by Daniel Listwa
One need not look any further than the items in one’s pocket to see that the progress of technology has facilitated a continued explosion of choice and customization. In the past, technological constraints implied that a particular household generally had only a single choice over telephone service providers. Now, the advent of the cellphone allows one to choose from a whole menu of providers. The phenomenon is widespread. From online dating sites enabling people to browse through millions of potential significant others, to 3D printing allowing the complete customization of almost anything, the trend toward greater personalization of experience continues to grow.
What if the tendency toward tech-driven personalization were to spread to the sphere of government, breaking its monopoly in such a way that each individual were allowed to freely choose what sort of government system to be a part of? This is the “what if” behind Zach Weinersmith’s new book, Polystate: A Thought Experiment in Distributed Government.
The Gadfly is looking for submissions for our Spring 2014 edition. All undergraduates, regardless of major or school affiliation, are encouraged to submit. The due date for submissions is March 23, 2014.
Please email submissions to: firstname.lastname@example.org
Include in your email your school affiliation, graduation year, and a one or two sentence summary of your argument.
We are looking for non-fiction essays that are philosophically oriented, but not so jargon-heavy that they are only accessible to philosophy majors. In other words, submissions should not read like a philosophy class assignment or a professional journal article. Topic-wise, we are open to – and indeed strive for – a wide range of subjects explored from diverse points of view.
Submission drafts are usually about 3 to 5 double-spaced pages, and need not be finalized; however, the less formulated your essay, the earlier you should submit it. Pitches are also welcome, in case you have an article idea you’d like to discuss with us.
To sample past issues, check out our archive of electronic editions. And please don’t hesitate to get in touch with any questions or comments.
The electronic edition of the Fall 2013 issue of The Gadfly is now available:
by Dan Jacob Wallace
This article, which deals with the relationship of failure to philosophy, originally appeared in the Spring 2013 edition of The Gadfly. It appears here in an edited form. The images are of an architectural model that is not executable at the full size of a building, yet represents the sorts of unattainable ideals that inform the design of buildings; designed and constructed by Sandra Bonito.
One way of viewing the history of Western philosophy is as a gradual separating out of questions that are essentially empirical in nature from those that aren’t; the former constitutes today’s science, the latter what we currently think of as philosophy. While trust in the explanatory power of science has grown, philosophy has come to be seen as increasingly unreliable in what it can tell us about the world. This, however, is to miscast philosophy based on a scientific model. Indeed, once a philosophical question becomes addressable by a scientific method of falsification, it has moved over into the domain of science.
Philosophy as a field is largely made up of questions that have yet to, or never will, move over to the scientific domain. As such, it’s philosophy’s task to ask questions that current science isn’t prepared to ask, much less test, though it’s even more than this. The claim that I’ll ultimately be working to unfold here, as I explore various notions of failure in relation to philosophy, is that at the bottom of any field there is a level of conception, and when one works at this level, philosophy is happening, and science-like falsification does not play a role. Continue reading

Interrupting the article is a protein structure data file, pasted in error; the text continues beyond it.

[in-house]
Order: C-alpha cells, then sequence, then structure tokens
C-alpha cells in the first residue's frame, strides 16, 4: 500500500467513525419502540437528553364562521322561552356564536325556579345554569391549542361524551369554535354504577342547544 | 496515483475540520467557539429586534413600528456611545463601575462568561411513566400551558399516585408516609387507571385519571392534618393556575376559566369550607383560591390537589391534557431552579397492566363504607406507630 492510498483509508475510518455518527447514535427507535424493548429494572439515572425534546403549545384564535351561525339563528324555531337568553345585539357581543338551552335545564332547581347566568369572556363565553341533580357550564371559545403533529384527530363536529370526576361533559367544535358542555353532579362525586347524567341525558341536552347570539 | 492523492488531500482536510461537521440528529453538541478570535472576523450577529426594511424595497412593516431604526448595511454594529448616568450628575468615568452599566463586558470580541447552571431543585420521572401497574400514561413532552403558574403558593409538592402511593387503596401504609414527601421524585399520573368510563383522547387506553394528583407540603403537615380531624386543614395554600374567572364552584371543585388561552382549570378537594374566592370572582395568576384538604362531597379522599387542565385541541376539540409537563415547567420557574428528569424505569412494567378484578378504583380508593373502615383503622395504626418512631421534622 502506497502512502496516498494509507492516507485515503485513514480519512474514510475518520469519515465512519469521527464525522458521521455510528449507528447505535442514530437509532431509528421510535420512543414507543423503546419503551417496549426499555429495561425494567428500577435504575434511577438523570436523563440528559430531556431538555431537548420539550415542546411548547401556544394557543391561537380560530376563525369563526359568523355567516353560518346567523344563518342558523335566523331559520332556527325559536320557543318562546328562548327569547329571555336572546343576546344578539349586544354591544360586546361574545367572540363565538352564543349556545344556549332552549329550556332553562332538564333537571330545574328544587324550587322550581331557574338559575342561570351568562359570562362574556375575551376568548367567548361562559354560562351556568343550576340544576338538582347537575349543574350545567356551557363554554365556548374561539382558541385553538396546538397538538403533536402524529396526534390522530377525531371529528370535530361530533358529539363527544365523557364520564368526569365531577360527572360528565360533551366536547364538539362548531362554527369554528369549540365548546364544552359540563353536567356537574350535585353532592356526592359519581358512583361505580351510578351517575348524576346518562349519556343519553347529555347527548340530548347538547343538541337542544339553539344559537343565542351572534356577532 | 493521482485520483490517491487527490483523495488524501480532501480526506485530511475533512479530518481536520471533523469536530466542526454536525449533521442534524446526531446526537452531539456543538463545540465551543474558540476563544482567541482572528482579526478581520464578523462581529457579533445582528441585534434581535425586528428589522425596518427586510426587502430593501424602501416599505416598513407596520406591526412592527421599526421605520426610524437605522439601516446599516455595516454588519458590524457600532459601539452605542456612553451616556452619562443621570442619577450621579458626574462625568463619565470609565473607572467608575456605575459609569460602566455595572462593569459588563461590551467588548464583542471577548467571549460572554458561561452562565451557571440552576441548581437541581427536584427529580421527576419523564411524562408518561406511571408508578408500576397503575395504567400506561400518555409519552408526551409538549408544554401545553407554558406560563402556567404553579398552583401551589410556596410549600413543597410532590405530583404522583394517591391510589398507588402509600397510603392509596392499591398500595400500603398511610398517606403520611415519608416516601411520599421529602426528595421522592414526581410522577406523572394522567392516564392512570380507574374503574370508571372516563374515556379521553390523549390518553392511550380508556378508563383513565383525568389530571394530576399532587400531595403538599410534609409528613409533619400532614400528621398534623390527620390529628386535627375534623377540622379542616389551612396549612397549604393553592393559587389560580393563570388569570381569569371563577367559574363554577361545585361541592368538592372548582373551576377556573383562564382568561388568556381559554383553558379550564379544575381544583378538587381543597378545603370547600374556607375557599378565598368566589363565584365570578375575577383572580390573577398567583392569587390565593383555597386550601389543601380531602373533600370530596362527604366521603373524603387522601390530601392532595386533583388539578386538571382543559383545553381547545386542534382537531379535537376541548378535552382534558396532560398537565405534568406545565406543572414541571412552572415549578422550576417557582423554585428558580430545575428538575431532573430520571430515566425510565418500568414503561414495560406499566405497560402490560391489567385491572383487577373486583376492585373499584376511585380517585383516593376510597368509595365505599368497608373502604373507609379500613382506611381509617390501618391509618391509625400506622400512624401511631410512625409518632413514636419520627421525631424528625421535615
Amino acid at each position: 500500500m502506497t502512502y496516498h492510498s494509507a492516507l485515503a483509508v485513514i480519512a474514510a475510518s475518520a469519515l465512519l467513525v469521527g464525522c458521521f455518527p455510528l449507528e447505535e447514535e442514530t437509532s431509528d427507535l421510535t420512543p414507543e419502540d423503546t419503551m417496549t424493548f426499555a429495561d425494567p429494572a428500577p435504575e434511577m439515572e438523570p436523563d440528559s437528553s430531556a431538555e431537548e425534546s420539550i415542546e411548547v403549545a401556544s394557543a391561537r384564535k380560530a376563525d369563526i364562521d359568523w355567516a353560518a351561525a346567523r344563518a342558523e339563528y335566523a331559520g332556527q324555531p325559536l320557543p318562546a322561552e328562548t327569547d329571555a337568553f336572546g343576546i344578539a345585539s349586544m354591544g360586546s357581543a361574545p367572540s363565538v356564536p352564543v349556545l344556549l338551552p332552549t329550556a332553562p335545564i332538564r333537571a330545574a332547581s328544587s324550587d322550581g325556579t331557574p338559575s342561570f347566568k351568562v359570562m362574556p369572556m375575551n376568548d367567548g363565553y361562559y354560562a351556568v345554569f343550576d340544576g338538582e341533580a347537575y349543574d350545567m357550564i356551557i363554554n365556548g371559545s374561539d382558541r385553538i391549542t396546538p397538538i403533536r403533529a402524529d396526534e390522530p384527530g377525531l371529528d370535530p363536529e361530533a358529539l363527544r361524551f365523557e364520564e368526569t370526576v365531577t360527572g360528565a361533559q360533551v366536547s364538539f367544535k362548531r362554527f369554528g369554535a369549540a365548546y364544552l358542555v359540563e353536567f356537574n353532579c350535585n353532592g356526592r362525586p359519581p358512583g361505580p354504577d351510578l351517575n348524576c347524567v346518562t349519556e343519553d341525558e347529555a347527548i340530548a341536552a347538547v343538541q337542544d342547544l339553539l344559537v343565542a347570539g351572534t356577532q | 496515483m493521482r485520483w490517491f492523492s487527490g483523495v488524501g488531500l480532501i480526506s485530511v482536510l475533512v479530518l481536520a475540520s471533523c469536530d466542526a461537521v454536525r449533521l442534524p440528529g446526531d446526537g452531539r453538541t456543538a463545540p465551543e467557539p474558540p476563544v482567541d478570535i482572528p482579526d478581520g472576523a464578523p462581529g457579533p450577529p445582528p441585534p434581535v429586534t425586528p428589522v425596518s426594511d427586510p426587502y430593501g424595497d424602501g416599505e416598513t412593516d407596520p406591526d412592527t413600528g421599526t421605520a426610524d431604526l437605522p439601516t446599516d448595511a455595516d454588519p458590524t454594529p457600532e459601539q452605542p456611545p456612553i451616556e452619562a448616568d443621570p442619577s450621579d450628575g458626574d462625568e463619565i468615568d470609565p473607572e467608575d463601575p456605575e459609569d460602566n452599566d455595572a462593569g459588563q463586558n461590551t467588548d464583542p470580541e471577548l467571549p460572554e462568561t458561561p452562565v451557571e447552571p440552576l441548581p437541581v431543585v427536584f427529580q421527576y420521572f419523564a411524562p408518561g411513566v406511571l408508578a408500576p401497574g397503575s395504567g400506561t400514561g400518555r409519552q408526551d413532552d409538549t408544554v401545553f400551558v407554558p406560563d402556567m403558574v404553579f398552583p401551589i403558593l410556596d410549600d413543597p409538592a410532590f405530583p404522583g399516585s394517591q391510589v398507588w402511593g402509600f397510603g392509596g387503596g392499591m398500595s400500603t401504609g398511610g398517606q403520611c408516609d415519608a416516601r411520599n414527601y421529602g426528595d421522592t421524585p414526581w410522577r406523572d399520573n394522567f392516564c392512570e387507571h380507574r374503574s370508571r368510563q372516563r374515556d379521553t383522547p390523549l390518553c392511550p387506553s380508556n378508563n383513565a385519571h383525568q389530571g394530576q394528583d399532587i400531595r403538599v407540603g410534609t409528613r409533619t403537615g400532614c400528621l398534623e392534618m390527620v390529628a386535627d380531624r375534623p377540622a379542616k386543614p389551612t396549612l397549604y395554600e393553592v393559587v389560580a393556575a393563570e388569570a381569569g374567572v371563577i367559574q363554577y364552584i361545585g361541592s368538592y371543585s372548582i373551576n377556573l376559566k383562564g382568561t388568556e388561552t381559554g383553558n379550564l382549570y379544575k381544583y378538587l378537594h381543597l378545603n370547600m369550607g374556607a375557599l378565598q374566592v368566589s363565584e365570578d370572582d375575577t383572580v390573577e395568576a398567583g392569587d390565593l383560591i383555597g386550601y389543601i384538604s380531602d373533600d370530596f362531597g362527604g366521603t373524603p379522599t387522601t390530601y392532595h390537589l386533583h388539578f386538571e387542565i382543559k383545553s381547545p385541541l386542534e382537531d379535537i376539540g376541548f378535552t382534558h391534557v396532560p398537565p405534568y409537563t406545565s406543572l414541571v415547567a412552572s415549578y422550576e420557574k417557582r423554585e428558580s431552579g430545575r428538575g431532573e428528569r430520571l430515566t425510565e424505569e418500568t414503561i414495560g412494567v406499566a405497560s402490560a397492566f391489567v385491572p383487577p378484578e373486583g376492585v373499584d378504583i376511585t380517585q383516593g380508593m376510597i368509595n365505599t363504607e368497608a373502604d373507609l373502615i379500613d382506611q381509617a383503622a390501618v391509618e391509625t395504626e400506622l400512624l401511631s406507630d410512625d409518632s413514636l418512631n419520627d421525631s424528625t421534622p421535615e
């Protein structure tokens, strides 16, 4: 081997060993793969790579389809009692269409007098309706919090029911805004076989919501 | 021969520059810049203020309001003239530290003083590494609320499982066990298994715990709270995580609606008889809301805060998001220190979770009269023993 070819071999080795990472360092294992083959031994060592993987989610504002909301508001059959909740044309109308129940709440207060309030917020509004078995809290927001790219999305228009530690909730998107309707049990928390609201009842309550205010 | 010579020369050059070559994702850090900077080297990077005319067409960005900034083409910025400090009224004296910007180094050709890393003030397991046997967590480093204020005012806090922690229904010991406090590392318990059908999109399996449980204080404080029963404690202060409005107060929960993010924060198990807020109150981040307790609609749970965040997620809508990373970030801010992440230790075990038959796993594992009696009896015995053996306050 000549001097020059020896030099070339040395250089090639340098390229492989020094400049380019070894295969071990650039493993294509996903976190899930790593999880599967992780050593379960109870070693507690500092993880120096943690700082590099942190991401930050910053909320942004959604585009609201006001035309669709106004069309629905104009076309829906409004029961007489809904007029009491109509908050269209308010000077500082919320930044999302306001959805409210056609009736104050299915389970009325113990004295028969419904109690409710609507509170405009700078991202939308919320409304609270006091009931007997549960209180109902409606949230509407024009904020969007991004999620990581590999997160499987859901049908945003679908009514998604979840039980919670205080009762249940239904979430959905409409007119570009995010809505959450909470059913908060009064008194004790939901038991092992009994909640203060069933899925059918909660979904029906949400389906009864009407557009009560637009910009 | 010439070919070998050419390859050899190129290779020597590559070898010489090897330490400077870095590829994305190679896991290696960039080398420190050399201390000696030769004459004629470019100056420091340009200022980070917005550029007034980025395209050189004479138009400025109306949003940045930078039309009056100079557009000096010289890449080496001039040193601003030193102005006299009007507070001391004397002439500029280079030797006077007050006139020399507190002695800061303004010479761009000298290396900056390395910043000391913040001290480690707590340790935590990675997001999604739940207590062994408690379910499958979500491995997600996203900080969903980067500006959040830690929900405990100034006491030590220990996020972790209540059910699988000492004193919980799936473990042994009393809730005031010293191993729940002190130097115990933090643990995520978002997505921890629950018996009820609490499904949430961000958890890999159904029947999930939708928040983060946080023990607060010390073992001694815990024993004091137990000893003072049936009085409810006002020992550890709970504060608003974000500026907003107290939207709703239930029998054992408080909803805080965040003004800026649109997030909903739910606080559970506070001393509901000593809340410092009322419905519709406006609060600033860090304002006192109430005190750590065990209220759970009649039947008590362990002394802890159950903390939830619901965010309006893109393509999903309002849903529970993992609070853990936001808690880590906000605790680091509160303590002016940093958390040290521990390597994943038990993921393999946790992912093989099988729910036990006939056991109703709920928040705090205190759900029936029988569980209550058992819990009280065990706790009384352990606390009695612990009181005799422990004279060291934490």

by William Holt
This article originally appeared in the Spring 2013 edition of The Gadfly.
Somewhat improbably, neoconservatism has struck back. The political ideology of unfettered markets, aggressive democracy promotion, and American exceptionalism not only dominates the pages of The Weekly Standard, but has begun to reestablish itself as an undeniable force in more general talks about American foreign policy.
In response to President Barack Obama’s nomination of Chuck Hagel for Secretary of Defense back in January, the neocons clawed their way back into the news cycle and attempted to hijack the vetting process and senatorial hearings on the former Nebraska Senator’s record. Hagel’s one-time remark about the “Jewish lobby” has been pounced on by movement conservatives like Elliott Abrams and William Kristol, who have tried their very hardest to portray the former senator as a foaming-at-the-mouth anti-Semite and inveterate enemy of the state of Israel. Continue reading
The electronic edition of the Spring 2013 issue of The Gadfly is now available:
by Mounia Abousaïd
This article first appeared in the Spring 2013 edition of The Gadfly.
Gadfly: The Gadfly’s spring issue is about failure — and so we’ve been interested in looking at what might lead one to think of certain philosophical systems as failures. One of the things that came to mind — and that led us to think of you — is the idea that a philosopher’s political engagement might lead to the invalidation of his philosophy. So, my first question is a somewhat annoying one, that you must be asked entirely too often: what is your answer to those who argue that Heidegger’s political failure (in his engagement with the Nazi party) invalidates his philosophy?
Taylor Carman: To say “Burn it!“ is a very bad impulse, generally speaking. There’s lots of good reasons to read Heidegger, even if you think he was the worst person in the world. There’s some extreme critics of Heidegger, for example the French philosopher Emmanuel Faye, who think that one just shouldn’t read Heidegger — because it’ll corrupt minds. Reading Heidegger will make it easier for forces of evil and totalitarianism to assert themselves. And I think that this idea that there are books we should lock away and take off shelves is not only foolish but dangerous. Faye was concerned with whether Heidegger should be on the French high school philosophy curriculum, and we don’t have that, so there’s no analogous issue for us. But now, that aside, there are people who think that Heidegger’s politics delegitimize his philosophy — that his philosophy must have been a failure because of his politics. Faye thinks that Heidegger literally cannot not have been a philosopher, because of his Nazism. Continue reading